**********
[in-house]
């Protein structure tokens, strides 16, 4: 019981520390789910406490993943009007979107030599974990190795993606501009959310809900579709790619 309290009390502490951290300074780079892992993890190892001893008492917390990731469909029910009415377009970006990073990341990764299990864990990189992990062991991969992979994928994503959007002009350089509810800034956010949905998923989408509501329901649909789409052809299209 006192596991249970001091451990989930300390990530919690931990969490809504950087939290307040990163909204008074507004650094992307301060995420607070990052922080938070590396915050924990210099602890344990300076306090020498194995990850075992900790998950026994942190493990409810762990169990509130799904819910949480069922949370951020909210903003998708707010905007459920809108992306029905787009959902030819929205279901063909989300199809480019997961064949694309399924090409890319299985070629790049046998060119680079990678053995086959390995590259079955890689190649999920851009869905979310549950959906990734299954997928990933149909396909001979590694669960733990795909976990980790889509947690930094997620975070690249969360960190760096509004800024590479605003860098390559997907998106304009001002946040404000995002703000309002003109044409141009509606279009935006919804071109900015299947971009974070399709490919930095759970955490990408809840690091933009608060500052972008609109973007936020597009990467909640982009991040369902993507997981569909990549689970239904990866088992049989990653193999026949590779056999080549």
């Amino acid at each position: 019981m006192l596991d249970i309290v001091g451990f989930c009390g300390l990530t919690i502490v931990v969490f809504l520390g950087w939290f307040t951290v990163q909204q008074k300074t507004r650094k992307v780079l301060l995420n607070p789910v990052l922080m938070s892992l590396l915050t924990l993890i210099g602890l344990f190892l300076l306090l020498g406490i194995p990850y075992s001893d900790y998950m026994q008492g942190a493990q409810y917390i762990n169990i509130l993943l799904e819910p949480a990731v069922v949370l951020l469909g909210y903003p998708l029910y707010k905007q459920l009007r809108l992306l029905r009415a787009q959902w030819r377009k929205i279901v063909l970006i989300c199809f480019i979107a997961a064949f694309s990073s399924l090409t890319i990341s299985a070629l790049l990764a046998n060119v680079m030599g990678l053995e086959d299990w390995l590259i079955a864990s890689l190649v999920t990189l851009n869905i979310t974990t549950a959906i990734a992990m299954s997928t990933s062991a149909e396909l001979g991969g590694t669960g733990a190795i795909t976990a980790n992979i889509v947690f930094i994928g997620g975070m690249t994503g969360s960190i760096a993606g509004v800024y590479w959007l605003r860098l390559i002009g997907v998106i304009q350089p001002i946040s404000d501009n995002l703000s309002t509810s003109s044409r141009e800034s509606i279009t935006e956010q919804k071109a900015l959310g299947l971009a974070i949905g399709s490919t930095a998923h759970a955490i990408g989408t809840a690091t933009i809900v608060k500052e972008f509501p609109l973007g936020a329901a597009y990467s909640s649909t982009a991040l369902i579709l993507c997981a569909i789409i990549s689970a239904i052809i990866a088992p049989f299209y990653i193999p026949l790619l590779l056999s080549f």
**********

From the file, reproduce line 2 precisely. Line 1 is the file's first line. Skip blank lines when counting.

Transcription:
């Protein structure tokens, strides 16, 4: 019981520390789910406490993943009007979107030599974990190795993606501009959310809900579709790619 309290009390502490951290300074780079892992993890190892001893008492917390990731469909029910009415377009970006990073990341990764299990864990990189992990062991991969992979994928994503959007002009350089509810800034956010949905998923989408509501329901649909789409052809299209 006192596991249970001091451990989930300390990530919690931990969490809504950087939290307040990163909204008074507004650094992307301060995420607070990052922080938070590396915050924990210099602890344990300076306090020498194995990850075992900790998950026994942190493990409810762990169990509130799904819910949480069922949370951020909210903003998708707010905007459920809108992306029905787009959902030819929205279901063909989300199809480019997961064949694309399924090409890319299985070629790049046998060119680079990678053995086959390995590259079955890689190649999920851009869905979310549950959906990734299954997928990933149909396909001979590694669960733990795909976990980790889509947690930094997620975070690249969360960190760096509004800024590479605003860098390559997907998106304009001002946040404000995002703000309002003109044409141009509606279009935006919804071109900015299947971009974070399709490919930095759970955490990408809840690091933009608060500052972008609109973007936020597009990467909640982009991040369902993507997981569909990549689970239904990866088992049989990653193999026949590779056999080549």